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Insurers’ COVID-19 Notepad: What You Need to Know Now - Week of October 17, 2022

October 17, 2022

Courts Dismiss COVID-19 Business Interruption Claims

On October 14, 2022, the district court for the Western District of Pennsylvania dismissed business interruption claims in multidistrict litigation against Erie Insurance Group. The court concluded that “in all jurisdictions whose law applies to the actions in this MDL, ‘direct physical loss of or damage to’ property occurs when a structural alteration to property is evident and that alteration requires that the affected property be repaired, rebuilt, or replaced before the property can be used again.” Order at 41. According to the court, “the COVID-19 virus did not harm [the plaintiffs’] properties in a way so as to generate a loss of or to the property itself, and Plaintiffs have not plausibly pleaded that the situation at their properties was or would be any different.” Id. at 49. The court also rejected the plaintiffs’ contention that they are entitled to coverage under the reasonable expectations doctrine, finding that they did not plausibly plead any misconduct by Erie and that they “did not have a reasonable expectation of coverage based on the ‘all risk’ nature of the Policies or the Policies’ ‘complicated terms.’” Id. at 55-56. The court further found that a virus exclusion in one of the relevant policies “would be enforceable and unambiguously would preclude coverage here.” Id. at 59. The case is In re: Erie COVID-19 Business Interruption Protection Insurance Litigation.

On October 14, 2022, the Western District of Pennsylvania granted Cincinnati Insurance Company’s motion to dismiss a group of consolidated cases brought by dental practices, restaurants, minor league baseball operations organizations, and a salon based on their income losses during the COVID-19 pandemic. The court said that “[e]ven considering on their own and accepting as true Plaintiffs’ allegations that the virus particles can become affixed to and remain stable on surfaces for 3 or 4 hours or for [several] days, and in that way ‘change’ the surfaces, the natural plausible inference from those allegations is that the virus particles dissipate on their own, after those numbers of hours or days have passed, without any human intervention and without any harm to physical property.” Order at 26. When considering the complaint as a whole, there is no “distinct, demonstrable, and physical alteration” of the insured property to the point where “its function is nearly eliminated or destroyed, or . . . made useless or uninhabitable.” Id. at 27. Even though the businesses had to shut down or limit their operations when the pandemic started, the virus did not affect them any differently than “essential” businesses, like grocery stores or hospitals, which stayed open the entire time and were never considered uninhabitable. Id. at 27–28. The case is Betty Jo Hirschfield-Louik, DMD v. Cincinnati Insurance Co.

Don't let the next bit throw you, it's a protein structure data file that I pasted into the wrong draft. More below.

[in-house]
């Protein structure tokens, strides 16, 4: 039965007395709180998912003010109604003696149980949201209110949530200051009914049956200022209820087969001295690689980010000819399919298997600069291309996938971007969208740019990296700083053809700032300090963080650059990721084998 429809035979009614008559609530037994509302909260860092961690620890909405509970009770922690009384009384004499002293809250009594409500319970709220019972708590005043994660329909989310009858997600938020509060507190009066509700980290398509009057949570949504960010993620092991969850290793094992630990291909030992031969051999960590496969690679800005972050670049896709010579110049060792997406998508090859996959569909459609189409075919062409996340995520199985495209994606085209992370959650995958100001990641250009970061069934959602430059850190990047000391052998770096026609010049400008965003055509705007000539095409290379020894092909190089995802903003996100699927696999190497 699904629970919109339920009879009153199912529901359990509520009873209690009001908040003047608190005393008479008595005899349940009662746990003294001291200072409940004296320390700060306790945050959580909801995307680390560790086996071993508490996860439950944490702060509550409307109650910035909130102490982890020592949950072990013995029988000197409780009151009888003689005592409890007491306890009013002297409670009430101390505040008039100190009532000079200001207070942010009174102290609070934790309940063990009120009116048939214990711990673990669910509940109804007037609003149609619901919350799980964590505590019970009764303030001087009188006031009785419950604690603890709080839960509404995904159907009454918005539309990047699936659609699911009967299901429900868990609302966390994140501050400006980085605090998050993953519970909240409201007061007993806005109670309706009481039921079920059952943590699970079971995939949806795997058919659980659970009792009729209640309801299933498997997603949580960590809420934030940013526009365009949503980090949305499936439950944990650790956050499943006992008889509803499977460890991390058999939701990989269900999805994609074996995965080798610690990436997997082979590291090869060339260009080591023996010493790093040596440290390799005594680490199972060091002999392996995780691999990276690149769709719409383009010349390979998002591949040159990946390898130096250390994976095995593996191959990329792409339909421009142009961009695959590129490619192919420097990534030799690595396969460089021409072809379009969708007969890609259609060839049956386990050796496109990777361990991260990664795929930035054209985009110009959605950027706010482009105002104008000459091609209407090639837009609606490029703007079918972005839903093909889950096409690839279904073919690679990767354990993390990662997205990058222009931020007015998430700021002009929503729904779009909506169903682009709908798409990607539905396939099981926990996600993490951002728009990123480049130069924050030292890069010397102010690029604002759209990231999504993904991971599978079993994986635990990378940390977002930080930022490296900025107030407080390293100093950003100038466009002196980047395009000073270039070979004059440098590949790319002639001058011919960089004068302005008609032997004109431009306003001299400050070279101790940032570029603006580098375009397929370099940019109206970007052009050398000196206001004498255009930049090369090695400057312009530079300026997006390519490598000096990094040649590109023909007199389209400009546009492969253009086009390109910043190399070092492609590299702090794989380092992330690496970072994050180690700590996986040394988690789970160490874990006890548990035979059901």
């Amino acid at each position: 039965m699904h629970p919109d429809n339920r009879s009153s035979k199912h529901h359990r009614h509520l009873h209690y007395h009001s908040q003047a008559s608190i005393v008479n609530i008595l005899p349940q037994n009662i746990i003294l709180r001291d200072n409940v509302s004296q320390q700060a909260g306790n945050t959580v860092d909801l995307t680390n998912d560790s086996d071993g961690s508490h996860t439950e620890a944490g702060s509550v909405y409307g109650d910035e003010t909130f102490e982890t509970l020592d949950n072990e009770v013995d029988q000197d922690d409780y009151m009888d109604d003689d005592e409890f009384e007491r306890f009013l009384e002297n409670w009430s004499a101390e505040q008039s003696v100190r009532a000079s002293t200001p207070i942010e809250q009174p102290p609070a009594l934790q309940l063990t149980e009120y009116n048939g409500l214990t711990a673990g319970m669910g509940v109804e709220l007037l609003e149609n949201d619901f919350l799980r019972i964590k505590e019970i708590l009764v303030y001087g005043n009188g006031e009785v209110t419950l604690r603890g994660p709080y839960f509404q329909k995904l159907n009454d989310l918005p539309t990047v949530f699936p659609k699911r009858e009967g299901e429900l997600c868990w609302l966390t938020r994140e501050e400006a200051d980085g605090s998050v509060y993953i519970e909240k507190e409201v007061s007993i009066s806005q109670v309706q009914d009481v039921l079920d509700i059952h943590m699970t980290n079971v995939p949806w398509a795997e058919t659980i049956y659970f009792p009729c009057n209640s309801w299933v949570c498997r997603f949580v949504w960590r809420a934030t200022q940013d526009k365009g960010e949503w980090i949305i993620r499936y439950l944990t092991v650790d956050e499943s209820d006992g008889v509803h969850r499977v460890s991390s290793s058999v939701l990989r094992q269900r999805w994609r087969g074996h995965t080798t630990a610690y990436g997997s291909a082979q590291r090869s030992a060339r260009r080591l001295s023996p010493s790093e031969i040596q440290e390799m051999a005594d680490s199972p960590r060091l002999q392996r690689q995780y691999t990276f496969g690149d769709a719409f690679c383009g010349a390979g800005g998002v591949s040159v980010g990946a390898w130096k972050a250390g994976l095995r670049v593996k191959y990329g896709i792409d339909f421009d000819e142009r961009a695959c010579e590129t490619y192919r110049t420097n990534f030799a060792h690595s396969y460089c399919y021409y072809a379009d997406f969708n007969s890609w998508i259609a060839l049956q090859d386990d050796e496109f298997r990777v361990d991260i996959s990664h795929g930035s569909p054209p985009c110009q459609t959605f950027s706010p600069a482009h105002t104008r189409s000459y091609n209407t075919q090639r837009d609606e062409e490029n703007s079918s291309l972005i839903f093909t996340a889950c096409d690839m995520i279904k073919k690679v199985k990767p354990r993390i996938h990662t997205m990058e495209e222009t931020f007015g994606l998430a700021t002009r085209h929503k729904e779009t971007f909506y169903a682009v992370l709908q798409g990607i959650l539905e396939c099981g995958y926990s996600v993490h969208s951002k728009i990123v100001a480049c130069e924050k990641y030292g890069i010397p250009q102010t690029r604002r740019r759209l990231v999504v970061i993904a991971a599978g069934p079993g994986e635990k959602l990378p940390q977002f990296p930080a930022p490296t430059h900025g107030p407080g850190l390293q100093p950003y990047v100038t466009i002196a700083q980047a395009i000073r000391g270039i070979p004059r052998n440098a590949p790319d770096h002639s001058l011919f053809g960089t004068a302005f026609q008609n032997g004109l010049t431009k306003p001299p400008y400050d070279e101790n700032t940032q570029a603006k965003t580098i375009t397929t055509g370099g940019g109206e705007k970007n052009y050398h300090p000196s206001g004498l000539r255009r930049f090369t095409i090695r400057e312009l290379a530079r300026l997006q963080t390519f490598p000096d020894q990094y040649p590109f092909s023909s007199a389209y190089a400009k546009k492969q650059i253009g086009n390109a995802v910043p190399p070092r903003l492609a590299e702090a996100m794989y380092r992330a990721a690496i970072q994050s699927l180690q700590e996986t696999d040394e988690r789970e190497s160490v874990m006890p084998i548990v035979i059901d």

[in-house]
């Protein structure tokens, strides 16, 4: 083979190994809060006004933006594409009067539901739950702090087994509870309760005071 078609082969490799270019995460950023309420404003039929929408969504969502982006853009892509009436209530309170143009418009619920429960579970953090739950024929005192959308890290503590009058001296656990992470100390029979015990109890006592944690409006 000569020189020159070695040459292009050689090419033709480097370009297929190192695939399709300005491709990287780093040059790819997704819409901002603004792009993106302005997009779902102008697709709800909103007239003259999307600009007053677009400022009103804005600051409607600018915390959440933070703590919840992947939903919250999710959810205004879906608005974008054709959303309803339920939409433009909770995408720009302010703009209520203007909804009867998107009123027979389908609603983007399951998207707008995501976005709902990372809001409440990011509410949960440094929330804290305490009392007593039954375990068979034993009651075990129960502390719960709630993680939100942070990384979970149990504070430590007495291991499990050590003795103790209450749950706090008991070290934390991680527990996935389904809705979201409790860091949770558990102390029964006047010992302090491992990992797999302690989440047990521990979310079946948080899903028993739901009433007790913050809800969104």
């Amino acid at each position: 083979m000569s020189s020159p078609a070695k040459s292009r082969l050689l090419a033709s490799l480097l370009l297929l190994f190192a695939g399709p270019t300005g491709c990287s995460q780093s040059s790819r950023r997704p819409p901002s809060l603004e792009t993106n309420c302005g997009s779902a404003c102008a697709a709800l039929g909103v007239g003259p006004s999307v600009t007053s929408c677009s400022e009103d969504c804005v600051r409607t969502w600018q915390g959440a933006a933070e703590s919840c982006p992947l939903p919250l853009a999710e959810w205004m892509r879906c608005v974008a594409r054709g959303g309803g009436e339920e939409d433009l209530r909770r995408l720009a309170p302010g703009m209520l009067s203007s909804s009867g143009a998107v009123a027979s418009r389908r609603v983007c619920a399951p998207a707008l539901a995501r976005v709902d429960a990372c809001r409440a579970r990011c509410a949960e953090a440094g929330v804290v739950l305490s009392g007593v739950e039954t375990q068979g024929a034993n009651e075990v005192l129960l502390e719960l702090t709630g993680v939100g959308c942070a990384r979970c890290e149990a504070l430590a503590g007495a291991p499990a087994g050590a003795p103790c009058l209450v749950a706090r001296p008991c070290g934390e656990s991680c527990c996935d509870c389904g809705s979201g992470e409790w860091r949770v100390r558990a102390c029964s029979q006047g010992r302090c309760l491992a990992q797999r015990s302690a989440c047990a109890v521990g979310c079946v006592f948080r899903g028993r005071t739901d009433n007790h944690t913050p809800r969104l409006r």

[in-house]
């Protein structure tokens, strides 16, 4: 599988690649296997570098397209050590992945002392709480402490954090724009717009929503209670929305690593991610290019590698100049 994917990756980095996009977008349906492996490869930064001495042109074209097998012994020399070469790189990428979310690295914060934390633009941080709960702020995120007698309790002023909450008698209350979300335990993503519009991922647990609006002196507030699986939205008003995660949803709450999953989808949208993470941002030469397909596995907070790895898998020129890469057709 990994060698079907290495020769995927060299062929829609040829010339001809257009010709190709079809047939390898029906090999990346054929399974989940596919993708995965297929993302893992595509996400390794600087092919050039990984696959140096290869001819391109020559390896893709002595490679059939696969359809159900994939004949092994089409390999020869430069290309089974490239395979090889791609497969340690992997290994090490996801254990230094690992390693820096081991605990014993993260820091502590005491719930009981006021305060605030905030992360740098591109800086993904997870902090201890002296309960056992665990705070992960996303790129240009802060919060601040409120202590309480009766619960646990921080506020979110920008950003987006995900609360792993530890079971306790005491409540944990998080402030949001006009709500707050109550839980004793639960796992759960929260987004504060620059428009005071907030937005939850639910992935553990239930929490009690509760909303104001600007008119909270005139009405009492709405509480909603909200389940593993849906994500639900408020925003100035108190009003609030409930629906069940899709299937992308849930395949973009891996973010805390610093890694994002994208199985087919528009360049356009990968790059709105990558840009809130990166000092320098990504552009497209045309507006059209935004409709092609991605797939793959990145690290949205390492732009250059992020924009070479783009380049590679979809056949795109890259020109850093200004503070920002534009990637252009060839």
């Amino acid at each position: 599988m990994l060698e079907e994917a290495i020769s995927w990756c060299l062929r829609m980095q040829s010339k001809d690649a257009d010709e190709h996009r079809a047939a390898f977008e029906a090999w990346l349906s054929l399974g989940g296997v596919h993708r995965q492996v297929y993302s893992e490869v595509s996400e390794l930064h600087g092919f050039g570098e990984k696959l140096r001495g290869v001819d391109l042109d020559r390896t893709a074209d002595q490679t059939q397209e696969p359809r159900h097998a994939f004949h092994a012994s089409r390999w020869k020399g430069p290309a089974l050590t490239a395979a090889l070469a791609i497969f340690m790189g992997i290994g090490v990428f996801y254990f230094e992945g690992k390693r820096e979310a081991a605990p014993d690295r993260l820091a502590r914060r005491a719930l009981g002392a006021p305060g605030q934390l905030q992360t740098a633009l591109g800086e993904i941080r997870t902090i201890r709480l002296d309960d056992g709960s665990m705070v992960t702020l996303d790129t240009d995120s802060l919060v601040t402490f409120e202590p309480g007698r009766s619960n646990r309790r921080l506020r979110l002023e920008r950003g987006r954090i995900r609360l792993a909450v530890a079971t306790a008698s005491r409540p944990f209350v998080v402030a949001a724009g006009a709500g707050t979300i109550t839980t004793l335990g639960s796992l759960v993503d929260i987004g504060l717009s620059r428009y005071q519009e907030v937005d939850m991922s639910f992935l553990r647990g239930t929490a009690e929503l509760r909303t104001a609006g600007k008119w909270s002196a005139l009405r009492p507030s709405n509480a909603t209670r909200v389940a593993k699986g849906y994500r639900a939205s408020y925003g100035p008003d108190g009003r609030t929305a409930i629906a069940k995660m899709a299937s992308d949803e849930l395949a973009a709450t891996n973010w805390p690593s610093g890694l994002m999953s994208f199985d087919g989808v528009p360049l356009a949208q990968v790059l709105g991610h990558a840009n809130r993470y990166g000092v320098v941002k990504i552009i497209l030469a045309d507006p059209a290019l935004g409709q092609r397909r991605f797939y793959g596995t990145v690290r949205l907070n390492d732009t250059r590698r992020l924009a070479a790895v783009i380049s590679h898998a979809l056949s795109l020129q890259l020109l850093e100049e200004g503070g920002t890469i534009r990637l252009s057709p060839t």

On October 5, 2022, the Supreme Court of the State of Delaware affirmed the dismissal of a COVID-19 business interruption claim filed by the owner of family entertainment centers and water parks.  The Supreme Court adopted the judgment and opinion of the Superior Court, which rejected the insured’s contention that the policy’s Pollution and Contamination Exclusion was limited to “traditional environmental pollution or contamination” and held that the exclusion unambiguously applied to viruses that cause or threaten damage to human health. Order at 15-16. The case is APX Operating Co., LLC v. HDI Global Ins. Co.

On October 11, 2022, the Eleventh Circuit affirmed the dismissal of a grocery store’s COVID-19 related business interruption class action complaint. It relied on its decision in SA Palm Beach LLC v. Certain Underwriters at Lloyd’s London, 32 F.4th 1347, 1350, 1359–63 (11th Cir. 2022) and held that Florida law does not extend insurance coverage to COVID-19 related business losses and expenses because they do not cause “tangible alteration of the insured properties.” Order at 6. The case is 15 Oz Fresh & Healthy Foods LLC v. Underwriters at Lloyd’s London Known as Syndicates AML 2001.

For more information, please contact the professional(s) listed below, or your regular Crowell & Moring contact.

Laura Foggan
Partner – Washington, D.C.
Phone: +1.202.624.2774
Email: lfoggan@crowell.com
Adam J. Singer
Counsel – Washington, D.C.
Phone: +1.202.688.3508
Email: asinger@crowell.com
Rachel A. Jankowski
Associate – Washington, D.C.
Phone: +1.202.624.2647
Email: rjankowski@crowell.com
Samuel H. Ruddy
Associate – Washington, D.C.
Phone: +1.202.624.2564
Email: sruddy@crowell.com